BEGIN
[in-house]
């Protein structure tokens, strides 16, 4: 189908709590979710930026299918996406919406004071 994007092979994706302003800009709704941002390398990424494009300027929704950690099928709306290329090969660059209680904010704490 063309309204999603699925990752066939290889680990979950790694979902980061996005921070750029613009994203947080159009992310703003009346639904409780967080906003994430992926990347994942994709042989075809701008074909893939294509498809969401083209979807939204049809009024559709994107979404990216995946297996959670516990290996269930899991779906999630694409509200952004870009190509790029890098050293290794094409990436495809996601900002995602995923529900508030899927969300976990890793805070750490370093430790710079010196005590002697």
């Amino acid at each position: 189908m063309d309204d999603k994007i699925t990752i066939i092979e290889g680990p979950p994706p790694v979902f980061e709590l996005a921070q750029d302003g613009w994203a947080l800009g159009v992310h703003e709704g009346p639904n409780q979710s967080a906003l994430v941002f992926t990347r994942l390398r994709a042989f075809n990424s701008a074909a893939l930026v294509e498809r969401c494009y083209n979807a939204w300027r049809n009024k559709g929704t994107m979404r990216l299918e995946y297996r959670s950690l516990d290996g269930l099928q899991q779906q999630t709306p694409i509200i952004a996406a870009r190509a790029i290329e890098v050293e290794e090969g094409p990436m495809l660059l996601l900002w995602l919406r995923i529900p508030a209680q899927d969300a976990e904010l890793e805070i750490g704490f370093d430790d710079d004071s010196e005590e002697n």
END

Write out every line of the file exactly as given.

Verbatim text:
[in-house]
């Protein structure tokens, strides 16, 4: 189908709590979710930026299918996406919406004071 994007092979994706302003800009709704941002390398990424494009300027929704950690099928709306290329090969660059209680904010704490 063309309204999603699925990752066939290889680990979950790694979902980061996005921070750029613009994203947080159009992310703003009346639904409780967080906003994430992926990347994942994709042989075809701008074909893939294509498809969401083209979807939204049809009024559709994107979404990216995946297996959670516990290996269930899991779906999630694409509200952004870009190509790029890098050293290794094409990436495809996601900002995602995923529900508030899927969300976990890793805070750490370093430790710079010196005590002697």
């Amino acid at each position: 189908m063309d309204d999603k994007i699925t990752i066939i092979e290889g680990p979950p994706p790694v979902f980061e709590l996005a921070q750029d302003g613009w994203a947080l800009g159009v992310h703003e709704g009346p639904n409780q979710s967080a906003l994430v941002f992926t990347r994942l390398r994709a042989f075809n990424s701008a074909a893939l930026v294509e498809r969401c494009y083209n979807a939204w300027r049809n009024k559709g929704t994107m979404r990216l299918e995946y297996r959670s950690l516990d290996g269930l099928q899991q779906q999630t709306p694409i509200i952004a996406a870009r190509a790029i290329e890098v050293e290794e090969g094409p990436m495809l660059l996601l900002w995602l919406r995923i529900p508030a209680q899927d969300a976990e904010l890793e805070i750490g704490f370093d430790d710079d004071s010196e005590e002697n």